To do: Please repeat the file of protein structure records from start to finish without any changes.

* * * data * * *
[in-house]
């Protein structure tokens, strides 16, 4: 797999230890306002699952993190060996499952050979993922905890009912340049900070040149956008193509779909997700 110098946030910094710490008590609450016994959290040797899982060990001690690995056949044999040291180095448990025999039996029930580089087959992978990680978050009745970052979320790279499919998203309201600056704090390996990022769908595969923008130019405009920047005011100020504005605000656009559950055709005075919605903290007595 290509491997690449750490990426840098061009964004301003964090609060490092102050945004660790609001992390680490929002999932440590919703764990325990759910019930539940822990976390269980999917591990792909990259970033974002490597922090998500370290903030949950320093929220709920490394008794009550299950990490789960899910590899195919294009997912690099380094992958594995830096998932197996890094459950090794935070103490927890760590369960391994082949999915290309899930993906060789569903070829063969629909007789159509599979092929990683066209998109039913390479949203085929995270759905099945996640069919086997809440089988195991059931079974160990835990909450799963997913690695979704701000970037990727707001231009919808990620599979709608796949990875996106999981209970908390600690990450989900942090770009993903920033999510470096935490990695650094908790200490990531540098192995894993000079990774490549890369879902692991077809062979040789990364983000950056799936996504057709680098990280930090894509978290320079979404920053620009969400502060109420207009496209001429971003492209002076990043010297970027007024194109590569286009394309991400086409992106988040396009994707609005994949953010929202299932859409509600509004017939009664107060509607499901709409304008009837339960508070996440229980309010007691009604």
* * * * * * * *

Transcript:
[in-house]
């Protein structure tokens, strides 16, 4: 797999230890306002699952993190060996499952050979993922905890009912340049900070040149956008193509779909997700 110098946030910094710490008590609450016994959290040797899982060990001690690995056949044999040291180095448990025999039996029930580089087959992978990680978050009745970052979320790279499919998203309201600056704090390996990022769908595969923008130019405009920047005011100020504005605000656009559950055709005075919605903290007595 290509491997690449750490990426840098061009964004301003964090609060490092102050945004660790609001992390680490929002999932440590919703764990325990759910019930539940822990976390269980999917591990792909990259970033974002490597922090998500370290903030949950320093929220709920490394008794009550299950990490789960899910590899195919294009997912690099380094992958594995830096998932197996890094459950090794935070103490927890760590369960391994082949999915290309899930993906060789569903070829063969629909007789159509599979092929990683066209998109039913390479949203085929995270759905099945996640069919086997809440089988195991059931079974160990835990909450799963997913690695979704701000970037990727707001231009919808990620599979709608796949990875996106999981209970908390600690990450989900942090770009993903920033999510470096935490990695650094908790200490990531540098192995894993000079990774490549890369879902692991077809062979040789990364983000950056799936996504057709680098990280930090894509978290320079979404920053620009969400502060109420207009496209001429971003492209002076990043010297970027007024194109590569286009394309991400086409992106988040396009994707609005994949953010929202299932859409509600509004017939009664107060509607499901709409304008009837339960508070996440229980309010007691009604």